The Comet Giacobini-Zinner Handbook, An Observer's Guide to the first comet to be explored by a spacecraft, NASA JPL 14 Feburary 1985, PDF
Comets have been feared and misunderstood throughout most of recorded history, partially because of their peculiar and often spectacular appearance and infrequent apparitions. They were considered by many to be omens of bad tidings, While no longer widely feared, comets remain misunderstood and are, perhaps, the least-understood members of our solar system. Comets are thought to be composed of a primitive collection of ices and dust. They may be invaluable remnants from the primordial mixture from which our solar system formed some 4.5 billion years ago.
Comets also display many fascinating features and undergo remarkable interactions with their environment, such as often producing a very long tail. One facet of this interaction is in the domain of plasma physics, the branch of science that studies electrified gases and magnetic fields. Most of the matter in the universe is in the plasma state. The coordinated exploration and study of Comet Giacobini-Zinner should provide important advances in our knowledge of cometary plasma physics. Comet Giacobini-Zinner is coming, and so is Comet Halley, the most famous of comets.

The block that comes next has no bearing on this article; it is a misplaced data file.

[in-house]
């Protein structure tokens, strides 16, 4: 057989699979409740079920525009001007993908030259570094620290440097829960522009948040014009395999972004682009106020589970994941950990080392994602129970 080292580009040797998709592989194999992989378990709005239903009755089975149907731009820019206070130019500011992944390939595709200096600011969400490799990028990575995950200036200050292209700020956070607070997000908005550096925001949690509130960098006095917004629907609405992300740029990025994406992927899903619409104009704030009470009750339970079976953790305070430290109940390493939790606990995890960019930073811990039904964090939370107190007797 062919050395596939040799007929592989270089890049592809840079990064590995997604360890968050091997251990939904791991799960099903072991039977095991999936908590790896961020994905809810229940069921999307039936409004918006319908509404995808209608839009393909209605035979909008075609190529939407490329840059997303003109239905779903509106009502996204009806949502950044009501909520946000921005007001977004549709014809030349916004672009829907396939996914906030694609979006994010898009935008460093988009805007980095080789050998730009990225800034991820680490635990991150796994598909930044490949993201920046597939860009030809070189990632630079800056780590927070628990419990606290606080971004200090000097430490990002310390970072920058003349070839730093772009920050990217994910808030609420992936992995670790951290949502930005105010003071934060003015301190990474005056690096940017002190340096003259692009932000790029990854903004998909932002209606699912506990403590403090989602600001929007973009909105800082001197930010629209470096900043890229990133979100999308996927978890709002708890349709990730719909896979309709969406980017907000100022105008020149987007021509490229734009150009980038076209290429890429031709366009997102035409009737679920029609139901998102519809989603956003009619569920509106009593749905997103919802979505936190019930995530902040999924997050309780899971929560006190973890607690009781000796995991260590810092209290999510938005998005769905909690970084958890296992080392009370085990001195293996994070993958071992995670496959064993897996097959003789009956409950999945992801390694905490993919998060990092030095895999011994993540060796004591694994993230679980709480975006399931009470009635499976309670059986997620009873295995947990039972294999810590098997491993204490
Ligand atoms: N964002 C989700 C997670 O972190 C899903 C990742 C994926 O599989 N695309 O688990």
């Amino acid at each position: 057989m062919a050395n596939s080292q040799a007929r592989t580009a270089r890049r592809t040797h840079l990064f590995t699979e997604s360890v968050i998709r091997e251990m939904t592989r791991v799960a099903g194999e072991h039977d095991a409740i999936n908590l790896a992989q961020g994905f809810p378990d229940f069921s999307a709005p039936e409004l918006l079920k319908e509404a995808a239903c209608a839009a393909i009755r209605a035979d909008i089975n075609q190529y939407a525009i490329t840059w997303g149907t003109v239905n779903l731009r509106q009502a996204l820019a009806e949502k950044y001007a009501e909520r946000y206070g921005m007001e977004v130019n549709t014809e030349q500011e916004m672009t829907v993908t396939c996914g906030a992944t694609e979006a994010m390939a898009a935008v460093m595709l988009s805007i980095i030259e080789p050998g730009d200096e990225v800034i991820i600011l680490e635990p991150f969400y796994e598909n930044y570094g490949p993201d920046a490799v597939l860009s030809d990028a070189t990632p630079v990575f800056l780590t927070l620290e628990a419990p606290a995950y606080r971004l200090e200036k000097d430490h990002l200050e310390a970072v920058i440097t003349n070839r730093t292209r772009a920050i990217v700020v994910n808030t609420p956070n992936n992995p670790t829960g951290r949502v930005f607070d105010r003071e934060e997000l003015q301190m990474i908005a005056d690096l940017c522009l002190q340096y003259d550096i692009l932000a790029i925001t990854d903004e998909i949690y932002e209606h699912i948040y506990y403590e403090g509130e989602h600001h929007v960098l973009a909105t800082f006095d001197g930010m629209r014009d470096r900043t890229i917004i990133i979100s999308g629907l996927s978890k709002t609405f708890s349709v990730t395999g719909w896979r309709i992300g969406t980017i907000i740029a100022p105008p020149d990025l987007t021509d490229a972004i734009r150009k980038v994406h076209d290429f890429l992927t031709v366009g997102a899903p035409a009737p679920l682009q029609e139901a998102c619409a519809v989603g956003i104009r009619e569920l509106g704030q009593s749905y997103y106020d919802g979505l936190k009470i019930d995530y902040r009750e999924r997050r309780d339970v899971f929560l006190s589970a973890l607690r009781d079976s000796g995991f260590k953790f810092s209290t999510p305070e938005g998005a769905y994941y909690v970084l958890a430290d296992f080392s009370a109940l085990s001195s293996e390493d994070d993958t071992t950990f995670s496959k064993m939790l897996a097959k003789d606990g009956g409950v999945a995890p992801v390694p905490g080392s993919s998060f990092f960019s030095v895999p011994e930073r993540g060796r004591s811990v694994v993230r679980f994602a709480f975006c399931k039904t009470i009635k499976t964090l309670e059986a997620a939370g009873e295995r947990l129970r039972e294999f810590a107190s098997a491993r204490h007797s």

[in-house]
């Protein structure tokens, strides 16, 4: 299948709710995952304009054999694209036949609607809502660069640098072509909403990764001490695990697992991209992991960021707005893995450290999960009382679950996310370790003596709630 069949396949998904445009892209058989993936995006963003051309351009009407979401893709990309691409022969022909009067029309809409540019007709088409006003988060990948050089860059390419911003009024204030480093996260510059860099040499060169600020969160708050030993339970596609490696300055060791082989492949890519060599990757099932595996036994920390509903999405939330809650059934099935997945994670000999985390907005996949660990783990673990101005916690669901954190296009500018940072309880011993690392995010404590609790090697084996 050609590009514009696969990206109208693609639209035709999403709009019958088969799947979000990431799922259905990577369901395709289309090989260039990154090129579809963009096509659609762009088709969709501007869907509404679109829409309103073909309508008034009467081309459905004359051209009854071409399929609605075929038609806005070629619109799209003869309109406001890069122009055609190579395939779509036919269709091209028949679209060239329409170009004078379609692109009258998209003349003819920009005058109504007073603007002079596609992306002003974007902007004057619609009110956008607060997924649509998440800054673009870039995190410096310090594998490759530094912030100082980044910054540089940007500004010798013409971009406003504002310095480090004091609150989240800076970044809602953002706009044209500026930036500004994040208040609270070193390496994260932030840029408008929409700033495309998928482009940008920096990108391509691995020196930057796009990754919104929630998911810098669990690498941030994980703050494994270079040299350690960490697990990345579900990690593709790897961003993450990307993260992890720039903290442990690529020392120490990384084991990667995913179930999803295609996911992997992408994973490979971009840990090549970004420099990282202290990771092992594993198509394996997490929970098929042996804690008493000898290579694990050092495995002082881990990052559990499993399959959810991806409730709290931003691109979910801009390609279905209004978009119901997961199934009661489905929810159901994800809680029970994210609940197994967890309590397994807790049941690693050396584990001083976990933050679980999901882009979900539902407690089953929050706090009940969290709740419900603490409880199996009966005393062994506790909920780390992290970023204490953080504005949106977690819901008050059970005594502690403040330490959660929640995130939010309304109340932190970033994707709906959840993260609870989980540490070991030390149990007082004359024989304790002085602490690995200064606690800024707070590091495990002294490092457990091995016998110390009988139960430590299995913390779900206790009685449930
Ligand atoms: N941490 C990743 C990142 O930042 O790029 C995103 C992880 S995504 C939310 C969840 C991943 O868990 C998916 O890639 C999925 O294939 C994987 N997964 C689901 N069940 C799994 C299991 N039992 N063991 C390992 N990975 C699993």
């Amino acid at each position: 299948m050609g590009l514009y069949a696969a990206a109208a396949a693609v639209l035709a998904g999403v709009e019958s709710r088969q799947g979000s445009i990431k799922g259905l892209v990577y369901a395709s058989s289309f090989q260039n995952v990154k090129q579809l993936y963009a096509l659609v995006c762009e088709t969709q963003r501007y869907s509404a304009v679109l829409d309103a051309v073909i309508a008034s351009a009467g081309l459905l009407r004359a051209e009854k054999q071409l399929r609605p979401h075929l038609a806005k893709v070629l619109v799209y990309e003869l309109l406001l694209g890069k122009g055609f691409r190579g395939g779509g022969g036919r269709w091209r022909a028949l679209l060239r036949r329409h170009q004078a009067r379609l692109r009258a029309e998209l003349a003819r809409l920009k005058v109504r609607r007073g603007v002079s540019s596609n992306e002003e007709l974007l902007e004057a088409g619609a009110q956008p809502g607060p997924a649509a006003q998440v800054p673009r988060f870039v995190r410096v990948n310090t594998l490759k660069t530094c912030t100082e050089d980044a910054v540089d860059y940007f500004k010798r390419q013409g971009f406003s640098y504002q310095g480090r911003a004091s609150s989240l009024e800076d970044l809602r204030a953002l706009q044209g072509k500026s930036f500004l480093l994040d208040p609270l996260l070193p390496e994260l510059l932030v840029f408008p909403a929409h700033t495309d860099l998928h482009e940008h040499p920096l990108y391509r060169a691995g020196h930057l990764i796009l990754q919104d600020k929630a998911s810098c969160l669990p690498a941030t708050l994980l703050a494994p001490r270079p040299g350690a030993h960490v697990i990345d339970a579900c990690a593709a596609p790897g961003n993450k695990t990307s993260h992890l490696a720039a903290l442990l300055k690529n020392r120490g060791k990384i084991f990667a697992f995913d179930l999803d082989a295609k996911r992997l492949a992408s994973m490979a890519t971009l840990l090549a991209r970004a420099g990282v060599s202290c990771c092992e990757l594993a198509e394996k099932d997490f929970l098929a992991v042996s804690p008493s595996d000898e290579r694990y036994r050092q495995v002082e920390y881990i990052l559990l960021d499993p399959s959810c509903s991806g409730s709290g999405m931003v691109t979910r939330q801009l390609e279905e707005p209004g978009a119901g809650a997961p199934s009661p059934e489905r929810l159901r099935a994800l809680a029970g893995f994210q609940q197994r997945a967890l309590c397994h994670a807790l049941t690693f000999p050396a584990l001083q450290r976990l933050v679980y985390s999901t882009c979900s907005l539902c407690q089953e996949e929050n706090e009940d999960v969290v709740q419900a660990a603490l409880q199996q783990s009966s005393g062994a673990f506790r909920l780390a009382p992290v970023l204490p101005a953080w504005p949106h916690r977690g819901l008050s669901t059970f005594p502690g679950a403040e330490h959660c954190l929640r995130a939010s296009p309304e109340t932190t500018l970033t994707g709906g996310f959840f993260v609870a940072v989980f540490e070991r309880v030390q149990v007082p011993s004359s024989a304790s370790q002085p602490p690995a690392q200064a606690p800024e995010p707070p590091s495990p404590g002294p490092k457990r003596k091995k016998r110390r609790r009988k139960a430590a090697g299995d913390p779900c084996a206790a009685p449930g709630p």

Thousands of professional and amateur astronomers are planning to study Halley's Comet under the aegis of the International Halley Watch, which is coordinating and archiving ground-based observations made in various wavelengths using many different techniques. The purpose of this Handbook is to alert the observing community to the parallel opportunity to observe Comet Giacobini-Zinner and to enhance the scientific return from the intercept by the International Cometary Explorer (ICE) spacecraft.
While the mission to Comet Giacobini-Zinner will be the first direct comet exploration, the mission should not be considered entirely by itself. The missions to Comets Giacobini-Zinner and Halley are complementary and synergistic. The ICE encounter will take place on September 11, 1985, some six months before the spacecraft arrive at Halley's Comet in March of 1986. In so doing, valuable experience in terms of in situ sensing in a cometary environment will be obtained, in addition to the first, possibly serendipitous scientific results.
The ICE spacecraft will pass through the tail on the anti-sunward side of the nucleus, while all the Halley missions are planned to pass on the sunward side of the nucleus. Neither Halley nor Giacobini-Zinner will be a prominent sight to the casual observer, and most of the waiting public may be disappointed. However, the rewards, almost surely, will be spectacular scientific discoveries. These comets are now serving as the focal point for an unprecedented level of international scientific cooperation.